KS: Yes – even when you do a poster. You have a mental image and that image doesn’t pop into your head. You really focus on it, you have to analyse what happens and you have to break this process down into such small parts that it becomes encodable as code.

JLW: So is there an argument that some computer programs take away these mental tools?

KS: Well there’s something I said at ‘Flash On The Beach’ in Brighton – that Kenneth Boulding quote: ‘We make our own tools, and then they shape us.’ If you depend too much upon any tool – Flash or whatever – sooner or later your idea will be channelled through that tool’s metaphors, and there goes your idea!

JLW: But when you got into digital agency work you used programs like Flash and Director.

KS: Sure, I did Flash for seven years and I got bored and frustrated. With commercial software you invest your whole professional life in learning this tool and mastering it, and there are all those bugs. You go through all the channels to get them solved, and in the end they never get addressed because the marketing department has decided something else is important and the thing you wanted they never bring out. This is something which really upset me, especially with Director. There are people who have got stuck on one program and they don’t see any way out. It’s scary to think of building your whole career on one piece of software.

JLW: Something you were in danger of doing yourself?

KS: Not really. A lot of people say I’m a Processing guy, but the way I use Processing is just a little piece of the bigger puzzle. My only dependency is that I do mainly code-driven stuff. But I am totally convinced that code is far more flexible than any other tool, if you just stick to it, because you can apply it to anything. At the moment I’m more bound to Java as language, but this is a language, not a tool. I make my own tools.

JLW: But most people don’t …

KS: This is an underlying problem in the industry. We classify people based on the tools they are using. And we split up concepts and the responsibility over hierarchies.

So you have the creative director, who in larger organisations really just becomes a salesperson. And design directors, who come up with the concept but don’t actually implement it. And someone who does Photoshop, who’s just judged on their craft skills. And between all those people, there’s always a loss in translation. If you have those many different skills in one person, you get more signal out of it. If you can think conceptually and you can implement it what more do you want?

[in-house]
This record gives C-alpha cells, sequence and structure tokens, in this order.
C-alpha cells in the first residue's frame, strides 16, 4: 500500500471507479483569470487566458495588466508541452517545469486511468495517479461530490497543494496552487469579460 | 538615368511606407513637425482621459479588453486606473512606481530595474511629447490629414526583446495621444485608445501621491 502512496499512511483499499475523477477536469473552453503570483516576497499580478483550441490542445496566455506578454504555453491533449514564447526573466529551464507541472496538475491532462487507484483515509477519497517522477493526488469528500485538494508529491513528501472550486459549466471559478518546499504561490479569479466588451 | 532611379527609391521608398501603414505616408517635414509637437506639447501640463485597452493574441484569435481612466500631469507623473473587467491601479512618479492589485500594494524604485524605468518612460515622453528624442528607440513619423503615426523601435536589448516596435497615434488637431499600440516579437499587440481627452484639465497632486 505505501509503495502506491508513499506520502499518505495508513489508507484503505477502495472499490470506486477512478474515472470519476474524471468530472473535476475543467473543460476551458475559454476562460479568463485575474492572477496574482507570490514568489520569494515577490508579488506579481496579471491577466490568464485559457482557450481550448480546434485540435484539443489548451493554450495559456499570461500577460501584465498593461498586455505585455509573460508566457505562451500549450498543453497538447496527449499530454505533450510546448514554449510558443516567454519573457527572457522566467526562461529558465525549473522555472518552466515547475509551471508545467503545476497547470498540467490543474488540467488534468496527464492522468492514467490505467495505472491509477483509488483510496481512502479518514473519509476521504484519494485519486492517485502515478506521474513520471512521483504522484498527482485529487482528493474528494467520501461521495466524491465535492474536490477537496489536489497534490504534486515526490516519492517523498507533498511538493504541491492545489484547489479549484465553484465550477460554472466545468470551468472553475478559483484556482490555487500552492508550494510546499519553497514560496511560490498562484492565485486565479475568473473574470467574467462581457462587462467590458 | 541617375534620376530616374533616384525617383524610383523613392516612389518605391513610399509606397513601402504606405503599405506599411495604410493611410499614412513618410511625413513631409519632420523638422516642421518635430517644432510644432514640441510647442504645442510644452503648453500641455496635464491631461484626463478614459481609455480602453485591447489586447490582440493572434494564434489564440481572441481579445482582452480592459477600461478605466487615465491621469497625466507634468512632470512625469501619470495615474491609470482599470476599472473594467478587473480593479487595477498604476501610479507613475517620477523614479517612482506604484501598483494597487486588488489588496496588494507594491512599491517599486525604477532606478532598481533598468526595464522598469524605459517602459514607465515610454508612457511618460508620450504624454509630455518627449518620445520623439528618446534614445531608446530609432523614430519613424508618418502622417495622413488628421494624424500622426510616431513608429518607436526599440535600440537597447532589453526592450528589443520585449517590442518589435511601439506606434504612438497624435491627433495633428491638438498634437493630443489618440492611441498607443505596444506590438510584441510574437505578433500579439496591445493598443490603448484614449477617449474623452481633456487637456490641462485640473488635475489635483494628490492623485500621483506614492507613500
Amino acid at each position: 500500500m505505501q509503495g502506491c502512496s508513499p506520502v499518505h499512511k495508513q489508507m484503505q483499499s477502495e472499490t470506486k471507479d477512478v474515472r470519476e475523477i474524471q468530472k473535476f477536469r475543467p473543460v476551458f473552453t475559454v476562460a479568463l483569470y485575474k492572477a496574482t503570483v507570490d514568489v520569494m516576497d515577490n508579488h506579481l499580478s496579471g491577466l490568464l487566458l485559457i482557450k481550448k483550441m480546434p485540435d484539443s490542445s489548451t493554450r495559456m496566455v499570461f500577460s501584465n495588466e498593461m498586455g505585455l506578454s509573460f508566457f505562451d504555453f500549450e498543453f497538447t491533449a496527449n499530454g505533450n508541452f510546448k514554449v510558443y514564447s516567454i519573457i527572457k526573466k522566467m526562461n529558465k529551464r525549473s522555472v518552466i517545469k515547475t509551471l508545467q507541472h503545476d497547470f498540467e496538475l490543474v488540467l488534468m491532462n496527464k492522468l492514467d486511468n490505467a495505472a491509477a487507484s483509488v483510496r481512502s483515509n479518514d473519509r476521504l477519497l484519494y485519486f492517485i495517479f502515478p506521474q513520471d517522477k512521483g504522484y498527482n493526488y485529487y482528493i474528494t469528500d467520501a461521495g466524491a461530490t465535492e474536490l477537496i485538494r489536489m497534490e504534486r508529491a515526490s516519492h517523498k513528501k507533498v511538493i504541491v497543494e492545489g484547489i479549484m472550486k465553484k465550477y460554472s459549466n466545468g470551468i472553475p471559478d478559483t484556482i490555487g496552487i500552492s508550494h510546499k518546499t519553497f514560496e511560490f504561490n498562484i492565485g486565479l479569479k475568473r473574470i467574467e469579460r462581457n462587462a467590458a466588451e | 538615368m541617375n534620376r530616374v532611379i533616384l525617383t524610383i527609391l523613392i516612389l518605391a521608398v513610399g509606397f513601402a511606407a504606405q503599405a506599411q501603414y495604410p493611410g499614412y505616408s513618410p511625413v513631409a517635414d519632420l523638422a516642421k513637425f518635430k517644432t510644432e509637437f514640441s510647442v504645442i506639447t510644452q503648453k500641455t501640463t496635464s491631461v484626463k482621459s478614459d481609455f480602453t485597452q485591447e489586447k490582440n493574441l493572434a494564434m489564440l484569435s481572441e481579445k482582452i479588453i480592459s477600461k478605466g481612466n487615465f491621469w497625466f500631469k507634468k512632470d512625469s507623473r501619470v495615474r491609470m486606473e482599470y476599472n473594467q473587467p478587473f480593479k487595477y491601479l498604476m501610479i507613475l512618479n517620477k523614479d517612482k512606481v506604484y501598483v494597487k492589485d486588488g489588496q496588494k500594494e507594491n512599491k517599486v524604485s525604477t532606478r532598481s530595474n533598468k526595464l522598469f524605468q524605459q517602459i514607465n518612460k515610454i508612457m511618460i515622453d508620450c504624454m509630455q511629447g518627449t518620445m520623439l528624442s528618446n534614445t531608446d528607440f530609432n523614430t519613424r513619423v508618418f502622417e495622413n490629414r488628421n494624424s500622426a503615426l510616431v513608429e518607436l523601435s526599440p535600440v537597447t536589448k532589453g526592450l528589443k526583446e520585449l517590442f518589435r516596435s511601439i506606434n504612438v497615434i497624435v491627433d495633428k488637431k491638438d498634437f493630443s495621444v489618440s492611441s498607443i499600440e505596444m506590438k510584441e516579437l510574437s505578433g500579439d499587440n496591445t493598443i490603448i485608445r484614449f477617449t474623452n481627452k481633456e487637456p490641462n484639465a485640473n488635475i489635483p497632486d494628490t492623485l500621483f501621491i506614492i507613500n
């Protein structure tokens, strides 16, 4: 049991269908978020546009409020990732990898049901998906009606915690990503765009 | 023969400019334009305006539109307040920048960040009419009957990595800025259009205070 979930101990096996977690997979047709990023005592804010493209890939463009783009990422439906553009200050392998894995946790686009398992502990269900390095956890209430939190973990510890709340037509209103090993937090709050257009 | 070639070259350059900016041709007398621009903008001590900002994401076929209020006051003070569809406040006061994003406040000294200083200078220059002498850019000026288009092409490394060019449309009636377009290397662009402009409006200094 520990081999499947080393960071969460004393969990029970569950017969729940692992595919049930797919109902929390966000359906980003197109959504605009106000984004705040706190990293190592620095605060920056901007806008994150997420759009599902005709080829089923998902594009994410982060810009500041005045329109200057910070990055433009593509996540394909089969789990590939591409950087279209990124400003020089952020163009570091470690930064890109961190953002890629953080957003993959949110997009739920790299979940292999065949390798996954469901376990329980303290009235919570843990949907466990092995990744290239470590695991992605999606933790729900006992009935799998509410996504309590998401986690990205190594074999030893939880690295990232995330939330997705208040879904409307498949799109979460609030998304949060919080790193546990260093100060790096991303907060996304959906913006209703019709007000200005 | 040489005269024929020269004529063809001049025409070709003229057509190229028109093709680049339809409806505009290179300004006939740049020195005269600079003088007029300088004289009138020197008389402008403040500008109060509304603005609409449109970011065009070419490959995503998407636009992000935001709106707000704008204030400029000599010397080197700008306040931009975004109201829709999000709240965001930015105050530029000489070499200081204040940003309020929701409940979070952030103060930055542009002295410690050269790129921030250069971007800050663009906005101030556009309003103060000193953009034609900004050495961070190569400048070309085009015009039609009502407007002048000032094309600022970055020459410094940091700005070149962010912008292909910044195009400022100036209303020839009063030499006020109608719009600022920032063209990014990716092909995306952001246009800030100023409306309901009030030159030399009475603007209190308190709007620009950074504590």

JLW: You’re fighting against quite an established attitude.

KS: I know I’m not alone. I may be attacking some structures, but a lot of my work is all about continuous improvement.

I’m not saying those things because I’m trying to upset people – I simply figured there must be a better way, which I wanted to try. I want to open people’s eyes that they maybe could look beyond the little horizon they have created. Because sooner or later we just become comfortably numb – is this is what life is about?

JLW: Collaboration is obviously important to you, yet your work appears to depend upon detailed, solitary coding. How do you make this work?

KS: Coding is not necessarily a solitary thing. For me at the moment it is, because I haven’t found anyone yet with whom I can truly partner on both the abstracted system level and hands-on coding tasks. With Universal Everything, for instance, Matt and I are often collaborating intensely during the initial conception phase, however in later stages my part does become a bit more solitary, though we try to feed off each other as much as we can.

For the Onedotzero project with Wieden+ Kennedy, the agency defined the initial top-level concept, took responsibility on the art direction and handled the production side, yet designing the actual generative identity concepts, metaphors, interactions and parameters and later realisation was down to me.